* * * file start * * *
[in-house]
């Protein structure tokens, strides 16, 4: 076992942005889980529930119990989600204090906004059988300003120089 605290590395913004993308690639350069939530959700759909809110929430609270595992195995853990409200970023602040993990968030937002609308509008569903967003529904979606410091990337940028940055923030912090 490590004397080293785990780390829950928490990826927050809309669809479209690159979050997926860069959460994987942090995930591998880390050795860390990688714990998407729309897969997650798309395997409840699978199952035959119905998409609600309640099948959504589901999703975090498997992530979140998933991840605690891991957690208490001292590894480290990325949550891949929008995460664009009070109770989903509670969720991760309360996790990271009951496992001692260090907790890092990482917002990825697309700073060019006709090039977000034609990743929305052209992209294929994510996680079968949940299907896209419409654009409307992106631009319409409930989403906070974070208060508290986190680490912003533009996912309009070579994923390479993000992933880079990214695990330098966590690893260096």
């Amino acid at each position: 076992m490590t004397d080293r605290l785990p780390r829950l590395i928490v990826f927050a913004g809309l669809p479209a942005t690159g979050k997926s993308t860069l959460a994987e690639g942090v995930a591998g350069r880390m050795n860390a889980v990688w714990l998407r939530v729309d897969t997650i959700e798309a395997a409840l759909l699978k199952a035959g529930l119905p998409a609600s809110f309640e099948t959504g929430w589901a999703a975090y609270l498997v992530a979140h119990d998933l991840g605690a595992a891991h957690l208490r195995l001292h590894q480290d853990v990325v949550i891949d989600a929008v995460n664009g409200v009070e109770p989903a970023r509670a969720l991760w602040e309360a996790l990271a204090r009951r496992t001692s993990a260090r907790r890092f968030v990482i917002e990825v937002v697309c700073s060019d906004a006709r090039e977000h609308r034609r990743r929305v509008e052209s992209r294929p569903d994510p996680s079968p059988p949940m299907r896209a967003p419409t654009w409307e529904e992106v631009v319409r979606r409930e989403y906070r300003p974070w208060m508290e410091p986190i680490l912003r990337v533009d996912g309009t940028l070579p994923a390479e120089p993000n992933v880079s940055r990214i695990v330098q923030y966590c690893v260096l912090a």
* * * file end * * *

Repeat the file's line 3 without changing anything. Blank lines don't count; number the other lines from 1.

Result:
């Amino acid at each position: 076992m490590t004397d080293r605290l785990p780390r829950l590395i928490v990826f927050a913004g809309l669809p479209a942005t690159g979050k997926s993308t860069l959460a994987e690639g942090v995930a591998g350069r880390m050795n860390a889980v990688w714990l998407r939530v729309d897969t997650i959700e798309a395997a409840l759909l699978k199952a035959g529930l119905p998409a609600s809110f309640e099948t959504g929430w589901a999703a975090y609270l498997v992530a979140h119990d998933l991840g605690a595992a891991h957690l208490r195995l001292h590894q480290d853990v990325v949550i891949d989600a929008v995460n664009g409200v009070e109770p989903a970023r509670a969720l991760w602040e309360a996790l990271a204090r009951r496992t001692s993990a260090r907790r890092f968030v990482i917002e990825v937002v697309c700073s060019d906004a006709r090039e977000h609308r034609r990743r929305v509008e052209s992209r294929p569903d994510p996680s079968p059988p949940m299907r896209a967003p419409t654009w409307e529904e992106v631009v319409r979606r409930e989403y906070r300003p974070w208060m508290e410091p986190i680490l912003r990337v533009d996912g309009t940028l070579p994923a390479e120089p993000n992933v880079s940055r990214i695990v330098q923030y966590c690893v260096l912090a």